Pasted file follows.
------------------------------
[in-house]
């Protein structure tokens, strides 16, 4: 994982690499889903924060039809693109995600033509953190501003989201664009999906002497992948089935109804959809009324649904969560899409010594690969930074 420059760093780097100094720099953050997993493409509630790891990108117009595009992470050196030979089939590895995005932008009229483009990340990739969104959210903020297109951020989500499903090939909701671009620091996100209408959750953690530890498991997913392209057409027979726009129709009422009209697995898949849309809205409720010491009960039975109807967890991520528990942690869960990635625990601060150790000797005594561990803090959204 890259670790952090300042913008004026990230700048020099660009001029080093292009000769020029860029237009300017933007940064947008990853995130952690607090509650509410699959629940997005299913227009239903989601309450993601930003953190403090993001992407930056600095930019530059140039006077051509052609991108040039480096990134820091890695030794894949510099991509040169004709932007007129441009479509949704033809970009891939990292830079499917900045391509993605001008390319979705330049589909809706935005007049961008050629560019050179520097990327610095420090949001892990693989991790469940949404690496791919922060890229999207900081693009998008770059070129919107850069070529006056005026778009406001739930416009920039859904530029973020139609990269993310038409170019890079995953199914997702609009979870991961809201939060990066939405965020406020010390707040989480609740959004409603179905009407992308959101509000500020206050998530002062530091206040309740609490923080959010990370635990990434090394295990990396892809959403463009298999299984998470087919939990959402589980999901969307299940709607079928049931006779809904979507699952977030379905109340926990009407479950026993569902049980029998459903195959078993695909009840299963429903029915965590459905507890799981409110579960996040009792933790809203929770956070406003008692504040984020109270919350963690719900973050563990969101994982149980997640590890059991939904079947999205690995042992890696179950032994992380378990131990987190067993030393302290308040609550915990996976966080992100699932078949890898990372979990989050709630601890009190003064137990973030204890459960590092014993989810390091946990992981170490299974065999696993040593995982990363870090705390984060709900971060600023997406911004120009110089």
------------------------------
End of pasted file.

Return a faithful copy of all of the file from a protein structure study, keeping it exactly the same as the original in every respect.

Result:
[in-house]
């Protein structure tokens, strides 16, 4: 994982690499889903924060039809693109995600033509953190501003989201664009999906002497992948089935109804959809009324649904969560899409010594690969930074 420059760093780097100094720099953050997993493409509630790891990108117009595009992470050196030979089939590895995005932008009229483009990340990739969104959210903020297109951020989500499903090939909701671009620091996100209408959750953690530890498991997913392209057409027979726009129709009422009209697995898949849309809205409720010491009960039975109807967890991520528990942690869960990635625990601060150790000797005594561990803090959204 890259670790952090300042913008004026990230700048020099660009001029080093292009000769020029860029237009300017933007940064947008990853995130952690607090509650509410699959629940997005299913227009239903989601309450993601930003953190403090993001992407930056600095930019530059140039006077051509052609991108040039480096990134820091890695030794894949510099991509040169004709932007007129441009479509949704033809970009891939990292830079499917900045391509993605001008390319979705330049589909809706935005007049961008050629560019050179520097990327610095420090949001892990693989991790469940949404690496791919922060890229999207900081693009998008770059070129919107850069070529006056005026778009406001739930416009920039859904530029973020139609990269993310038409170019890079995953199914997702609009979870991961809201939060990066939405965020406020010390707040989480609740959004409603179905009407992308959101509000500020206050998530002062530091206040309740609490923080959010990370635990990434090394295990990396892809959403463009298999299984998470087919939990959402589980999901969307299940709607079928049931006779809904979507699952977030379905109340926990009407479950026993569902049980029998459903195959078993695909009840299963429903029915965590459905507890799981409110579960996040009792933790809203929770956070406003008692504040984020109270919350963690719900973050563990969101994982149980997640590890059991939904079947999205690995042992890696179950032994992380378990131990987190067993030393302290308040609550915990996976966080992100699932078949890898990372979990989050709630601890009190003064137990973030204890459960590092014993989810390091946990992981170490299974065999696993040593995982990363870090705390984060709900971060600023997406911004120009110089």